The 2021 WNBA Finals have arrived. It's a matchup few were expecting, but none will turn down, as Diana Taurasi leads the Phoenix Mercury against Candace Parker and the Chicago Sky. Two all-time legends going head-to-head, two of the best offenses in the league and a rematch of the 2014 Finals. It doesn't get better than this.
Heading into the Olympic break, the Mercury were under .500 and trending towards another disappointing season. But when play resumed they immediately ripped off 10 wins in a row to turn things around, and after surviving a number of close matchups in the first few rounds of the playoffs they have a chance to win their fourth title in franchise history. That would tie them with the Minnesota Lynx, Seattle Storm and Houston Comets for the most all-time.
The Sky also had a lackluster regular season, finishing in 6th place at 16-16. They had their moments but were never able to find any consistency, in large part due to multiple ankle injuries limiting Parker to 23 games. Once the postseason began, however, they turned the page and have finally put everything together. Now, they're back in the Finals for just the second time and will try to win their first title in franchise history.
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Let's take a closer look at what should be a thrilling series:
(5) Phoenix Mercury vs. (6) Chicago Sky
(All times Eastern)
- Game 1: Sky at Mercury | Sunday, Oct. 10, 3 p.m. | TV: ABC | Stream: fuboTV (Try for free)
- Game 2: Sky at Mercury | Wednesday, Oct. 13, 9 p.m. | TV: ESPN | Stream: fuboTV (Try for free)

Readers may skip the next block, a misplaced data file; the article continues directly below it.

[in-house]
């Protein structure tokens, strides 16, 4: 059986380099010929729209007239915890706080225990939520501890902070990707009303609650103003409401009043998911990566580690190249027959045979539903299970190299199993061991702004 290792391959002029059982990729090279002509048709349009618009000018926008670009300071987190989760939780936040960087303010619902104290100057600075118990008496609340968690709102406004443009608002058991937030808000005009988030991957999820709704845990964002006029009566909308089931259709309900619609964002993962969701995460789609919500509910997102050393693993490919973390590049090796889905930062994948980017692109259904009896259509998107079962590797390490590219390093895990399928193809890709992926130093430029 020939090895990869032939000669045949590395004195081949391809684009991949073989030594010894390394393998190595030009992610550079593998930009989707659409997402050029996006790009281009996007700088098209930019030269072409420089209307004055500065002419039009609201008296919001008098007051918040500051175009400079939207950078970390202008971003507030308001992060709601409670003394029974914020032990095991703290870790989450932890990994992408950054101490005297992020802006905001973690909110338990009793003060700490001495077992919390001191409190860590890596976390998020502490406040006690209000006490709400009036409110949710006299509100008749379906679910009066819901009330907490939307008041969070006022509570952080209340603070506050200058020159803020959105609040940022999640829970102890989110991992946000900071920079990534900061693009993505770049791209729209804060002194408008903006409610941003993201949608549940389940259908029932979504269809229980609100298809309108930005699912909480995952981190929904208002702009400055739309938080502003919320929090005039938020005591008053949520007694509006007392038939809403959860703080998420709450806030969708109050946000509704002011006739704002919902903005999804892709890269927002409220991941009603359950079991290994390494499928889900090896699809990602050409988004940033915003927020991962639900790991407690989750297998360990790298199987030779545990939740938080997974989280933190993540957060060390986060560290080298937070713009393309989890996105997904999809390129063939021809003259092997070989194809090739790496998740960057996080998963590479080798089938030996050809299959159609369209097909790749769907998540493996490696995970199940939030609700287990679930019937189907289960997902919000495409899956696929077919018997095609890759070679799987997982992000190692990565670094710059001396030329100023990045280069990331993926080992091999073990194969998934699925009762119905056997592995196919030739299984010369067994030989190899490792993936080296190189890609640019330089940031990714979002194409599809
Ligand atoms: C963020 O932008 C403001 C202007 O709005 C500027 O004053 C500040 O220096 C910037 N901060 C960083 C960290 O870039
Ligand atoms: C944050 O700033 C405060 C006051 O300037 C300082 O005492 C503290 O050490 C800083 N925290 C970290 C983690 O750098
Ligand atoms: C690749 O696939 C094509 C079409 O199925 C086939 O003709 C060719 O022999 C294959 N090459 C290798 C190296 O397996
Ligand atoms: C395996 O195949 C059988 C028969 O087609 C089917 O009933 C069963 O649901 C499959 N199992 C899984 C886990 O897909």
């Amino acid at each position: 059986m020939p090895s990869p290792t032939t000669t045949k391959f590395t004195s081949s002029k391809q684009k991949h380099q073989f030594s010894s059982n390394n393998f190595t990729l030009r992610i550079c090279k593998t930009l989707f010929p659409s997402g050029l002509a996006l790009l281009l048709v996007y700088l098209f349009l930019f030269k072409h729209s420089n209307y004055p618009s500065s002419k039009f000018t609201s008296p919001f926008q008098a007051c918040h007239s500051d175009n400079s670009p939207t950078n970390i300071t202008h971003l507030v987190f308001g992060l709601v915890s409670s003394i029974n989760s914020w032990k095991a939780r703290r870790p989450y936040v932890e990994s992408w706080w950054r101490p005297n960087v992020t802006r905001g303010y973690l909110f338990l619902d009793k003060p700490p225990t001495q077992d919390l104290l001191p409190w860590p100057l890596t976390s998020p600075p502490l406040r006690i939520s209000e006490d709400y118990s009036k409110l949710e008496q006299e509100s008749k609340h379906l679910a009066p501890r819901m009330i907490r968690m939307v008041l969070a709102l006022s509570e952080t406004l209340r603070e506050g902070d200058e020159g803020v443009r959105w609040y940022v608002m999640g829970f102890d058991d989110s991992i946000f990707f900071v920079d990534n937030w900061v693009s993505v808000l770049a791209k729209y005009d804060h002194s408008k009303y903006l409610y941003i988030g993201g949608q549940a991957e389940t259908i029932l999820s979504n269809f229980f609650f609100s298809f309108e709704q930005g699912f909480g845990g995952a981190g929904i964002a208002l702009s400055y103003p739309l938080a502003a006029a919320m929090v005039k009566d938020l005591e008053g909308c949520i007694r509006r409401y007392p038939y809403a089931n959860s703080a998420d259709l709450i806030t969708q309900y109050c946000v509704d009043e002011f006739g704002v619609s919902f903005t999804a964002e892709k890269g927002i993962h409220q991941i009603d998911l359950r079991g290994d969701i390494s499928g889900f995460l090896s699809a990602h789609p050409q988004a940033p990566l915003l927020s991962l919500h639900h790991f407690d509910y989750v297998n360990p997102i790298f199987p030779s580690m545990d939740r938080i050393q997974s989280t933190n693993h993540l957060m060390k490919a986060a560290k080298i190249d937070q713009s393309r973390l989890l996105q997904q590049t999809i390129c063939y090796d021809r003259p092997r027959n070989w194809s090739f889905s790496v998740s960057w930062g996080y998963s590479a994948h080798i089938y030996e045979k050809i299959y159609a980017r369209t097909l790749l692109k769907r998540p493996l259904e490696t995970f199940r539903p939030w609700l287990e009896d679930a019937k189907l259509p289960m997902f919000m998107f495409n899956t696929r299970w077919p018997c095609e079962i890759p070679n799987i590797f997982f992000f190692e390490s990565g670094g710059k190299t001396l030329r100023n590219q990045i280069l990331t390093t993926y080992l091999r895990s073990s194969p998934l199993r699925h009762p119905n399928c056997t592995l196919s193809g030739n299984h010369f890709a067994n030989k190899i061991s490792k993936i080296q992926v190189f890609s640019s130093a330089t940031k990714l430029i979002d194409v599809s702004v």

- Game 3: Mercury at Sky | Friday, Oct. 15, 9 p.m. | TV: ESPN2 | Stream: fuboTV (Try for free)
- Game 4*: Mercury at Sky | Sunday, Oct. 17, 3 p.m. | TV: ESPN | Stream: fuboTV (Try for free)
- Game 5*: Sky at Mercury | Tuesday, Oct. 19, 9 p.m. | TV: ESPN2 | Stream: fuboTV (Try for free)
Players to watch
Mercury: Brittney Griner
As per usual, the player to watch with the Mercury is Griner. She's a matchup nightmare who single-handedly dictates how opposing defenses have to play, and has arguably been the best player in the world the last few months. Few players are capable of taking over a game in the way Griner can.
Sky: Candace Parker
No surprise here either. Parker returned home in the offseason because she wanted to bring the Sky their first title, and now she's three wins away from making it happen. She's not going to score a ton of points, but she impacts the game in every single department and her leadership is going to be even more important at this stage.
Three keys that will decide the series
1. How will the Sky defend Brittney Griner?
This has been a key to every game and series that the Mercury have played this postseason, and that's not going to change in the Finals. Griner is the biggest matchup problem in the league, and her size and skill around the basket make teams design their entire defensive game plans to slow her down.
Because most teams don't have anyone who can deal with her one-on-one, they're forced to send multiple defenders her way when she catches the ball. That can be an effective strategy at times, especially if the Mercury's perimeter players are cold from the outside like we saw in the first round against the Liberty. But Griner has become such an improved passer that she usually makes the right decision and creates open looks for her teammates. Over the course of most games and series, those opportunities pay off, which is why the Mercury have the best offense in the playoffs so far.
In Azura Stevens and Candace Parker, the Sky have two of the better interior defenders, but neither has the strength to deal with Griner by themselves. They're going to have to send double teams at some point, and the question really becomes how aggressive are they going to be in forcing the ball out of her hands?